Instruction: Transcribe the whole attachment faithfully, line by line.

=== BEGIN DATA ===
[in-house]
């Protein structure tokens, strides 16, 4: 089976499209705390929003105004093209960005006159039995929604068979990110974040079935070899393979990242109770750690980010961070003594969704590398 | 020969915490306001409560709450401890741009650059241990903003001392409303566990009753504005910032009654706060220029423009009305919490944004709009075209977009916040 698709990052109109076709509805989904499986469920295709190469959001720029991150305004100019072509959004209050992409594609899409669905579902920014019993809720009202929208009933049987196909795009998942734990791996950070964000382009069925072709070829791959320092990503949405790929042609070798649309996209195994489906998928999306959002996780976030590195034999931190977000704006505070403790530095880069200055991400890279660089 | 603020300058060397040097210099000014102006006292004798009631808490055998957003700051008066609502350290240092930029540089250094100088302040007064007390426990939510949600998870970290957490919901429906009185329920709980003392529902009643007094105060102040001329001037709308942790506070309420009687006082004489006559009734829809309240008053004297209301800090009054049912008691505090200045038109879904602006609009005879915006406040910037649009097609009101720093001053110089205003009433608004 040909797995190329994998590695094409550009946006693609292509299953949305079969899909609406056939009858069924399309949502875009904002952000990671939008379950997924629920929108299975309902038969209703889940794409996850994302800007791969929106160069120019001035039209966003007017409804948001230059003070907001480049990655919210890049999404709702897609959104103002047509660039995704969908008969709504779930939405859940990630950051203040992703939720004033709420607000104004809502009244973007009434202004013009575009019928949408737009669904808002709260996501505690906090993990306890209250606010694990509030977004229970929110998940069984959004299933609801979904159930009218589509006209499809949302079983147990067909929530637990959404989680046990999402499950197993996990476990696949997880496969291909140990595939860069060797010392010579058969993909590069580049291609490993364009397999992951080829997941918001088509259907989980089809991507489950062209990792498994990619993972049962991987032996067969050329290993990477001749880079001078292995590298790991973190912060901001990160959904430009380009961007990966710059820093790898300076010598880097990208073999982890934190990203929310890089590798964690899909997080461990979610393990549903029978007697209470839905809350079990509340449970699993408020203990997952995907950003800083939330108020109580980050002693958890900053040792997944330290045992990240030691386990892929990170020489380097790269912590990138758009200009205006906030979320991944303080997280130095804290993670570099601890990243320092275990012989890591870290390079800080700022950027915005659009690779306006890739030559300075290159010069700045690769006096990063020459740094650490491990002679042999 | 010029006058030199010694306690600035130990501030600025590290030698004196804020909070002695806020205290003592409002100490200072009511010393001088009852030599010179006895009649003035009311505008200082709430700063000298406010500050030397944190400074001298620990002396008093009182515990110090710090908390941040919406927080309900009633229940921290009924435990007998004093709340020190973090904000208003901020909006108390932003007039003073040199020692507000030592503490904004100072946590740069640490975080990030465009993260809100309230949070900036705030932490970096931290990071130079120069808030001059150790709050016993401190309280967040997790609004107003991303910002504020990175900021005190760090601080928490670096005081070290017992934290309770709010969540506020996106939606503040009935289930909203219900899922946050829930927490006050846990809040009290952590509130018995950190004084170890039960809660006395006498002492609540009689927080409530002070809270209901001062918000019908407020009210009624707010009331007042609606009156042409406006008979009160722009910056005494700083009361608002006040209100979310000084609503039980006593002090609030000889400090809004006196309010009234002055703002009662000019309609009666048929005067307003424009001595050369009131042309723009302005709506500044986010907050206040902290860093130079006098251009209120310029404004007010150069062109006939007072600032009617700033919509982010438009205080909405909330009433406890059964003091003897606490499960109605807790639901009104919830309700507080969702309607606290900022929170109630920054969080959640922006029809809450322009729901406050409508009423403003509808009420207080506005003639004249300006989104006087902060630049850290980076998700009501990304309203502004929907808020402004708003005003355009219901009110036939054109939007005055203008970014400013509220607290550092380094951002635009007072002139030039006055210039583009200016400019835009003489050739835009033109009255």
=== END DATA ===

[in-house]
């Protein structure tokens, strides 16, 4: 089976499209705390929003105004093209960005006159039995929604068979990110974040079935070899393979990242109770750690980010961070003594969704590398 | 020969915490306001409560709450401890741009650059241990903003001392409303566990009753504005910032009654706060220029423009009305919490944004709009075209977009916040 698709990052109109076709509805989904499986469920295709190469959001720029991150305004100019072509959004209050992409594609899409669905579902920014019993809720009202929208009933049987196909795009998942734990791996950070964000382009069925072709070829791959320092990503949405790929042609070798649309996209195994489906998928999306959002996780976030590195034999931190977000704006505070403790530095880069200055991400890279660089 | 603020300058060397040097210099000014102006006292004798009631808490055998957003700051008066609502350290240092930029540089250094100088302040007064007390426990939510949600998870970290957490919901429906009185329920709980003392529902009643007094105060102040001329001037709308942790506070309420009687006082004489006559009734829809309240008053004297209301800090009054049912008691505090200045038109879904602006609009005879915006406040910037649009097609009101720093001053110089205003009433608004 040909797995190329994998590695094409550009946006693609292509299953949305079969899909609406056939009858069924399309949502875009904002952000990671939008379950997924629920929108299975309902038969209703889940794409996850994302800007791969929106160069120019001035039209966003007017409804948001230059003070907001480049990655919210890049999404709702897609959104103002047509660039995704969908008969709504779930939405859940990630950051203040992703939720004033709420607000104004809502009244973007009434202004013009575009019928949408737009669904808002709260996501505690906090993990306890209250606010694990509030977004229970929110998940069984959004299933609801979904159930009218589509006209499809949302079983147990067909929530637990959404989680046990999402499950197993996990476990696949997880496969291909140990595939860069060797010392010579058969993909590069580049291609490993364009397999992951080829997941918001088509259907989980089809991507489950062209990792498994990619993972049962991987032996067969050329290993990477001749880079001078292995590298790991973190912060901001990160959904430009380009961007990966710059820093790898300076010598880097990208073999982890934190990203929310890089590798964690899909997080461990979610393990549903029978007697209470839905809350079990509340449970699993408020203990997952995907950003800083939330108020109580980050002693958890900053040792997944330290045992990240030691386990892929990170020489380097790269912590990138758009200009205006906030979320991944303080997280130095804290993670570099601890990243320092275990012989890591870290390079800080700022950027915005659009690779306006890739030559300075290159010069700045690769006096990063020459740094650490491990002679042999 | 010029006058030199010694306690600035130990501030600025590290030698004196804020909070002695806020205290003592409002100490200072009511010393001088009852030599010179006895009649003035009311505008200082709430700063000298406010500050030397944190400074001298620990002396008093009182515990110090710090908390941040919406927080309900009633229940921290009924435990007998004093709340020190973090904000208003901020909006108390932003007039003073040199020692507000030592503490904004100072946590740069640490975080990030465009993260809100309230949070900036705030932490970096931290990071130079120069808030001059150790709050016993401190309280967040997790609004107003991303910002504020990175900021005190760090601080928490670096005081070290017992934290309770709010969540506020996106939606503040009935289930909203219900899922946050829930927490006050846990809040009290952590509130018995950190004084170890039960809660006395006498002492609540009689927080409530002070809270209901001062918000019908407020009210009624707010009331007042609606009156042409406006008979009160722009910056005494700083009361608002006040209100979310000084609503039980006593002090609030000889400090809004006196309010009234002055703002009662000019309609009666048929005067307003424009001595050369009131042309723009302005709506500044986010907050206040902290860093130079006098251009209120310029404004007010150069062109006939007072600032009617700033919509982010438009205080909405909330009433406890059964003091003897606490499960109605807790639901009104919830309700507080969702309607606290900022929170109630920054969080959640922006029809809450322009729901406050409508009423403003509808009420207080506005003639004249300006989104006087902060630049850290980076998700009501990304309203502004929907808020402004708003005003355009219901009110036939054109939007005055203008970014400013509220607290550092380094951002635009007072002139030039006055210039583009200016400019835009003489050739835009033109009255």